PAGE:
Naturally the facade you put on up front will go some ways to deter most prowling eyes — in the example provided via the demonstration, a seemingly-modest casino where one can deploy staff of henchman serving as guards or security. But in the event a secret agent manages to slip through, even disguise themselves as a grunt (small little details in their movement or animation, something you’re required to pick up on) then the manner at which you’ve structured and ordered your base comes into full view. Has your decision at having one’s vault or even the main energy reactors near the front meant it’s given the secret agents an easy task of dismantling your operations? How does your placement of crew and traps — which aren’t even guaranteed to be successful in their purpose — play into proceedings?
Better still, what if — either through smart planning or dumb luck — you manage to capture the agent? One of the important rules Rebellion want to lay down here, when asked about the systems and mechanics underpinning all this, is that just like in chess, it’s always beneficial to think not just multiple steps ahead, but multiple scenarios too. If you kill the agent but their intel manages to make its way back to HQ, what will that mean for the next agent that will inevitably make it through — now that bit more knowledgeable about such things like layout and where crucial areas are positioned? Even so, if you manage to brainwash and have the agent defect — the still-incriminating intel this time never leaving the premise — Rebellion propose that HQ will grow suspicious of the agent’s absence, thus the game will react to the player’s decision…but in another, then-unknown manner.
Choice and consequence are often staples associated with adventure titles and games that are heavily story-orientated. The results can vary in such broad ways — impactful in one instance, bafflingly off on a tangent in another — but it’s something you don’t really see, or at least promoted so heavily, in strategy games. Scenarios often set in stone, requiring players to react situations completely played out on-screen and in full view. The idea that Evil Genius 2, like the player, can so cunningly concoct its own prospects for success (namely, one’s demise) as a result of previous decisions and maybe a lack of foresight, can potentially open up the way for a slew of novel little emergent moments.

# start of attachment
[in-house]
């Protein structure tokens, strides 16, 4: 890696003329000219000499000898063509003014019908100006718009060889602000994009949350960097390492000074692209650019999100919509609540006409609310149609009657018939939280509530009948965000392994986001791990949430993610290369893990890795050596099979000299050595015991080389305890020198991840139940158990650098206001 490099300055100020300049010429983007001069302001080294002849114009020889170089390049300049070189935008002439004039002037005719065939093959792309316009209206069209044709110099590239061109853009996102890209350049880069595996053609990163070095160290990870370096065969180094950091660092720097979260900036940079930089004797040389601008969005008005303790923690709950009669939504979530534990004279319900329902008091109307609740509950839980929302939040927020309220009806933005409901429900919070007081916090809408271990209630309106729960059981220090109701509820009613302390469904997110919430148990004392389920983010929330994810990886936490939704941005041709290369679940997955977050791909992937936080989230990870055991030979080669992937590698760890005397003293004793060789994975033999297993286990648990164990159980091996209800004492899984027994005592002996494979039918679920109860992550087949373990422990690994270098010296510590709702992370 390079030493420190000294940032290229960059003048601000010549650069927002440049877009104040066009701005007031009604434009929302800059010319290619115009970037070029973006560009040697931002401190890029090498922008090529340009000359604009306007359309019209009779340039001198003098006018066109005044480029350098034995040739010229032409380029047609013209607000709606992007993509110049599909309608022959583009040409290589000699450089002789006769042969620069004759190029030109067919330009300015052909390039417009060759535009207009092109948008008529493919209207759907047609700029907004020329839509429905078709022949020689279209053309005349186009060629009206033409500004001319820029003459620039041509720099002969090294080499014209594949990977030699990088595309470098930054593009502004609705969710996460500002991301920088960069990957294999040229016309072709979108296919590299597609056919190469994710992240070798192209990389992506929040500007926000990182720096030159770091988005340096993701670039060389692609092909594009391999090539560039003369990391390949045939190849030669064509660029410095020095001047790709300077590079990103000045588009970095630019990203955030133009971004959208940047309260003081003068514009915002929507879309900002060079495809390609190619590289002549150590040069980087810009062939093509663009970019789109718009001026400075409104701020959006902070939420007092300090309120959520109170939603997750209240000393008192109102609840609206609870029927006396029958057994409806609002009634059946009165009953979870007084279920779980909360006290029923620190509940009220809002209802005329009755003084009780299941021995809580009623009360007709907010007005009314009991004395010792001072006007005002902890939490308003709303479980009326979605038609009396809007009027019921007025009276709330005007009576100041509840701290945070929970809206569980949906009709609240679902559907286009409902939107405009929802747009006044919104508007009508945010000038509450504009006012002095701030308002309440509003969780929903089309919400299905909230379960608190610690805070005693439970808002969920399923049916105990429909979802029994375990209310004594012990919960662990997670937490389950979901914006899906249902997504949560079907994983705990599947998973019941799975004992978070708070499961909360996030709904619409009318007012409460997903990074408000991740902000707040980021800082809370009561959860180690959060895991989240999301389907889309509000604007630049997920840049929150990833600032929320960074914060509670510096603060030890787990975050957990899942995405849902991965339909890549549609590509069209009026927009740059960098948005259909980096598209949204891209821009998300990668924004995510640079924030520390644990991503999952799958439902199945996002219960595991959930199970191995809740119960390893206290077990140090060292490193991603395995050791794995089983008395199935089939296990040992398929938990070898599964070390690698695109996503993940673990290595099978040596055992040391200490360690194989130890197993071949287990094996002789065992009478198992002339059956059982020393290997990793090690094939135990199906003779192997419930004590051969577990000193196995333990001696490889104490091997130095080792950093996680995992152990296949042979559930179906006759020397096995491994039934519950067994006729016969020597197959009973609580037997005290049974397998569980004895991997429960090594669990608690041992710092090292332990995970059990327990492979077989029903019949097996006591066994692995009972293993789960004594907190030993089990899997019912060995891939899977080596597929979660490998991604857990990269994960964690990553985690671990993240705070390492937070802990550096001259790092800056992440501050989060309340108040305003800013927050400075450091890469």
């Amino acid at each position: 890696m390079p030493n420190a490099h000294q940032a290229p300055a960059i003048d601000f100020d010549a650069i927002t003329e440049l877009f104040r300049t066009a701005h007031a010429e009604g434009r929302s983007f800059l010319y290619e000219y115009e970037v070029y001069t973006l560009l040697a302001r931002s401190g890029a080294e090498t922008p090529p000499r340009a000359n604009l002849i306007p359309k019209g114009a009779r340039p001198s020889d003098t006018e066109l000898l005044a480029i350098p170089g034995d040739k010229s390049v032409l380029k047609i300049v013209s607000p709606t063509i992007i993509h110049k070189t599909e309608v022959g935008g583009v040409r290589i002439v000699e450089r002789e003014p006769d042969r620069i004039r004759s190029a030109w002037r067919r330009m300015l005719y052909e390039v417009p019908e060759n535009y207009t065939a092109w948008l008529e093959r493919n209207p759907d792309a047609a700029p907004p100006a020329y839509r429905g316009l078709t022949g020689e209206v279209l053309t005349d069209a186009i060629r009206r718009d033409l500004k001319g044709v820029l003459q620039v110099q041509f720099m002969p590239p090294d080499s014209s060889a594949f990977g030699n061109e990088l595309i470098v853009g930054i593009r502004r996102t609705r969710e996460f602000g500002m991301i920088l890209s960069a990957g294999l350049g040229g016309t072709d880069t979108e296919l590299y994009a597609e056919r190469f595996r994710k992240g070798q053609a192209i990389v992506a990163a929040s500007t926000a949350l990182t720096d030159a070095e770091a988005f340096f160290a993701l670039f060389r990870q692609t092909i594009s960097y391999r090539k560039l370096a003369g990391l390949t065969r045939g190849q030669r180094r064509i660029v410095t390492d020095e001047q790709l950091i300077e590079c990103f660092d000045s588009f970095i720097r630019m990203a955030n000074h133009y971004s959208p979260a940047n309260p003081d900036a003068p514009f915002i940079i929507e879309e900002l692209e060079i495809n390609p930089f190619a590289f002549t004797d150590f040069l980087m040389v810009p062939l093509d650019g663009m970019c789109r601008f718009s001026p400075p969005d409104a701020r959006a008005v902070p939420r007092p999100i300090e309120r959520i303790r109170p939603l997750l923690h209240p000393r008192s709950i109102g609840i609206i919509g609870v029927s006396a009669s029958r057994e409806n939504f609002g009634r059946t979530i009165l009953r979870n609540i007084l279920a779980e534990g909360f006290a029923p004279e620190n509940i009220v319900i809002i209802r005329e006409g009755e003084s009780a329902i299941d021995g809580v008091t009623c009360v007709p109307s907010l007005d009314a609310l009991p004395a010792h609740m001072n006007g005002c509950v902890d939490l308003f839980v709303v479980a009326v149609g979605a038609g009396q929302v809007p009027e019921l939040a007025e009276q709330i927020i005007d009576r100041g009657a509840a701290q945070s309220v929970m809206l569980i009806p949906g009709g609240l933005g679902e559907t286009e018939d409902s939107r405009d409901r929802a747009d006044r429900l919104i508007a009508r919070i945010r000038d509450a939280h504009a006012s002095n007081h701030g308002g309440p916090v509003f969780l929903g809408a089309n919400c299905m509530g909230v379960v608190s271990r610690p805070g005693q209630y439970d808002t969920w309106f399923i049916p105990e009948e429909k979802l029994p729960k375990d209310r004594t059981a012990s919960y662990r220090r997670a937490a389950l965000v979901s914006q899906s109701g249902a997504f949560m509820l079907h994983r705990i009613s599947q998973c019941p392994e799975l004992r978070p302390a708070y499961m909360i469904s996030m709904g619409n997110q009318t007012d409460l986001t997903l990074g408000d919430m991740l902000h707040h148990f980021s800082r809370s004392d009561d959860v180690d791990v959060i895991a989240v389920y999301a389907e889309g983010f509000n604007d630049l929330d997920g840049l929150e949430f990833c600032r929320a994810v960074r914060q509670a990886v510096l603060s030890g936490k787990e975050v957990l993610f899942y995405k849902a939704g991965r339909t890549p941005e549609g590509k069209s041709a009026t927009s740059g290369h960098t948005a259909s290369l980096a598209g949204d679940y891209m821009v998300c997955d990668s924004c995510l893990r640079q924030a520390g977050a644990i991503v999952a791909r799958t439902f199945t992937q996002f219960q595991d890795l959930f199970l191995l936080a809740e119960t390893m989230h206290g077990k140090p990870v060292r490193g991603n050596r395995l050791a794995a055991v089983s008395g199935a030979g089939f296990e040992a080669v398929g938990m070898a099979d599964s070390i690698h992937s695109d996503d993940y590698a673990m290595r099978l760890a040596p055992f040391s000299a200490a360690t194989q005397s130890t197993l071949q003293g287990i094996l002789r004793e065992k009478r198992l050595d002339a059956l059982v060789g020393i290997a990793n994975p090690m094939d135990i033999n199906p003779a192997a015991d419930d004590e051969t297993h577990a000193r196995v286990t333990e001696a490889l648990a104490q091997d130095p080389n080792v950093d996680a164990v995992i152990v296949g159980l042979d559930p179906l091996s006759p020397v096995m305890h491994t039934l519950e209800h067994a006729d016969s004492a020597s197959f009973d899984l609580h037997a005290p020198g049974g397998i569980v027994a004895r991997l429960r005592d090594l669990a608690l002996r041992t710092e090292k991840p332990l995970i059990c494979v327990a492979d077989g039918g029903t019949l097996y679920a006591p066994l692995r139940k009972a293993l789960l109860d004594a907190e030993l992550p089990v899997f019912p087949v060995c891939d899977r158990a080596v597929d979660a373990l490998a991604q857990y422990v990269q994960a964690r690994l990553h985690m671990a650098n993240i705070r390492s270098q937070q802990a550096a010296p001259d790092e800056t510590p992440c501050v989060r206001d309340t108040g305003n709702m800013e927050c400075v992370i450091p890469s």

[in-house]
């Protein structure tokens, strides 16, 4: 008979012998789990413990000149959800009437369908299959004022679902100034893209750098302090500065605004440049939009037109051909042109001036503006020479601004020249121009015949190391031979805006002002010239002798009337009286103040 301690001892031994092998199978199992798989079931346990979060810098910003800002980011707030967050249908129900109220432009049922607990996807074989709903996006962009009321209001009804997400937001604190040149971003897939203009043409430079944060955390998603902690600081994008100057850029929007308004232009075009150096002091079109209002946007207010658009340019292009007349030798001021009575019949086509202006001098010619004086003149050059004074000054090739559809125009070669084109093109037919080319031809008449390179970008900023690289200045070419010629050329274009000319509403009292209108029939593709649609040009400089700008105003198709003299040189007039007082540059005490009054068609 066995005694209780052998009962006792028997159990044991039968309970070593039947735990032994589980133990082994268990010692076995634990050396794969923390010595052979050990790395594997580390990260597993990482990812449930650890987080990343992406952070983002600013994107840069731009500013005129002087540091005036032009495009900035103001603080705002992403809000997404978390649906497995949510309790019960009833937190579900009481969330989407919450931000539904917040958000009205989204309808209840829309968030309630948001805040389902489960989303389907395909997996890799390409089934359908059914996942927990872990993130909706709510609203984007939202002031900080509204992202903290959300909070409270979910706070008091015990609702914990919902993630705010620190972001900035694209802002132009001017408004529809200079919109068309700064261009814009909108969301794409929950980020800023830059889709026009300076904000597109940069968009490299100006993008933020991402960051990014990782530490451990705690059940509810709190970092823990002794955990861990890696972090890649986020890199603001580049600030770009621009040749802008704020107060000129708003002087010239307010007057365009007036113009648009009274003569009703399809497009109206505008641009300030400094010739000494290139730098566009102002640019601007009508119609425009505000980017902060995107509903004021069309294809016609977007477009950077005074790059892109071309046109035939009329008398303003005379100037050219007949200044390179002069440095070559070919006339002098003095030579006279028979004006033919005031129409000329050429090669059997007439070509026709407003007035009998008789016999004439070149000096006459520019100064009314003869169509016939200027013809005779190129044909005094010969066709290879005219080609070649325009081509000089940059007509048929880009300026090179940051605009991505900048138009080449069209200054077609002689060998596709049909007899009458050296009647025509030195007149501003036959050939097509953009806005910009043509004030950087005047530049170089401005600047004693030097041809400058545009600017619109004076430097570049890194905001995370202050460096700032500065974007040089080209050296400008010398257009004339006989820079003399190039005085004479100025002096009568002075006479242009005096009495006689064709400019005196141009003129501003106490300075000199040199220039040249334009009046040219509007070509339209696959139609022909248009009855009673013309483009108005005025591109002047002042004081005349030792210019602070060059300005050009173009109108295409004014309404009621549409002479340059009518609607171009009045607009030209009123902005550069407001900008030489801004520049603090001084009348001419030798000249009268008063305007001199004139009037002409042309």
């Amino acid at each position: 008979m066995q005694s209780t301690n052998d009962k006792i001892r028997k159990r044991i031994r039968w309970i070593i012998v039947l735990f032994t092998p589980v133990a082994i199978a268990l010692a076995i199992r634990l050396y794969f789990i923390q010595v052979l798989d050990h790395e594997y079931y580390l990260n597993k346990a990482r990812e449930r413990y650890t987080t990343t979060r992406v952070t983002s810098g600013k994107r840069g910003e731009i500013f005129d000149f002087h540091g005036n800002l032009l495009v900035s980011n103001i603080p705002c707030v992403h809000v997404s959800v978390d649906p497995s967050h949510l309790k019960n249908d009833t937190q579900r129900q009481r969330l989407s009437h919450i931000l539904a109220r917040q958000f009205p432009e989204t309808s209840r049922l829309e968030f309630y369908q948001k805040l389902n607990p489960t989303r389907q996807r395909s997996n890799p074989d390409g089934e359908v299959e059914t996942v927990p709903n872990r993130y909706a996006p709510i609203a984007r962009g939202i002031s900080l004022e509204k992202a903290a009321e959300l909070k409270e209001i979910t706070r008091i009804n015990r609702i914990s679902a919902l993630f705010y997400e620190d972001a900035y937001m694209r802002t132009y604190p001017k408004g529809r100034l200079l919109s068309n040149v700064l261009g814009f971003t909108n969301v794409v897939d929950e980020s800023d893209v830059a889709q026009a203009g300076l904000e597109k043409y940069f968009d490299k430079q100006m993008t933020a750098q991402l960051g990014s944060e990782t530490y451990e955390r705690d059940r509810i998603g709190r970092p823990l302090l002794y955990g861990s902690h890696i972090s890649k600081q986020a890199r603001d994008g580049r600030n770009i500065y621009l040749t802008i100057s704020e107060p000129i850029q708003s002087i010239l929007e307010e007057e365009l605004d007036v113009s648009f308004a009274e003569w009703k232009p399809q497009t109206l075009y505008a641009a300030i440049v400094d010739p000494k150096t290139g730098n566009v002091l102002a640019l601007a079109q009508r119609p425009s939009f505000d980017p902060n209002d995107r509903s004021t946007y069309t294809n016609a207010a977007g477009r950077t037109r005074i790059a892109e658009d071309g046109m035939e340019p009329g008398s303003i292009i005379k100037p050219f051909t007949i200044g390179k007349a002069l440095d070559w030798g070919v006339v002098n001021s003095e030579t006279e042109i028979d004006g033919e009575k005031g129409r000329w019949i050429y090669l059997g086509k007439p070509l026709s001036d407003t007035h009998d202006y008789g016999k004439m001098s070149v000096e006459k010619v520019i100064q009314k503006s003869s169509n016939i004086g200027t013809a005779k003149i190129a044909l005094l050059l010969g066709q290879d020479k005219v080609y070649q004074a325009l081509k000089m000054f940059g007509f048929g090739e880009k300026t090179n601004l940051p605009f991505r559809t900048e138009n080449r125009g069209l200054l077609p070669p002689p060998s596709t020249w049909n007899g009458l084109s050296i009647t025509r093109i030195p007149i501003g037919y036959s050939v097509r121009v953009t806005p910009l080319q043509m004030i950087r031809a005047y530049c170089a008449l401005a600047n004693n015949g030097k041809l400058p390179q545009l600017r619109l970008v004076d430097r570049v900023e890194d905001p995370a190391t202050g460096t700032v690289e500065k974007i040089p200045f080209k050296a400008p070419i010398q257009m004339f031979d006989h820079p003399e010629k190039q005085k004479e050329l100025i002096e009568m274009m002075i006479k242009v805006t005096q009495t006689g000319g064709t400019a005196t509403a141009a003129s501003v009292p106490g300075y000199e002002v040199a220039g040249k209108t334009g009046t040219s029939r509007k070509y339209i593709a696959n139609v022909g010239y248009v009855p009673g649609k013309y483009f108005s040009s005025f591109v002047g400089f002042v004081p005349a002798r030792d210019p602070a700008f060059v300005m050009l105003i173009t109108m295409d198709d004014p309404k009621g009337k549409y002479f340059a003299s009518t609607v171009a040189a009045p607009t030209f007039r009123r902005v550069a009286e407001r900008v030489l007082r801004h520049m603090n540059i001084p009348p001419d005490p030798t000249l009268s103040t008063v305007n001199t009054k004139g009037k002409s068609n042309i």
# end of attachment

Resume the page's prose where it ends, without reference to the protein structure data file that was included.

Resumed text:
In a genre that tends to revel in the over-populated nature of on-screen activity and can so easily invite the most intricate and thoughtfully-minded of us, it almost seems like a meta-narrative with Evil Genius 2 in its intention to have players lose themselves in their own avarice and [deserved] pride…with potentially significant cost. To propose that one’s time dedicated to constructing their own unique-looking lair may have to adapt on the fly to an arch-enemy that is trying their best to mingle in with the hundreds-upon-hundreds of on-screen animations is a neat little flip of the simulation/base-building script. One that offers plentiful tools to build, advance and modify proceedings, but also asks the question on how one makes sure that such a structure still stands. Don’t be put off by its cartoonish visuals and otherwise goofy aesthetic; beneath its innocent exterior, Evil Genius 2 — compelling pitch aside — is cooking up one impressive little scheme.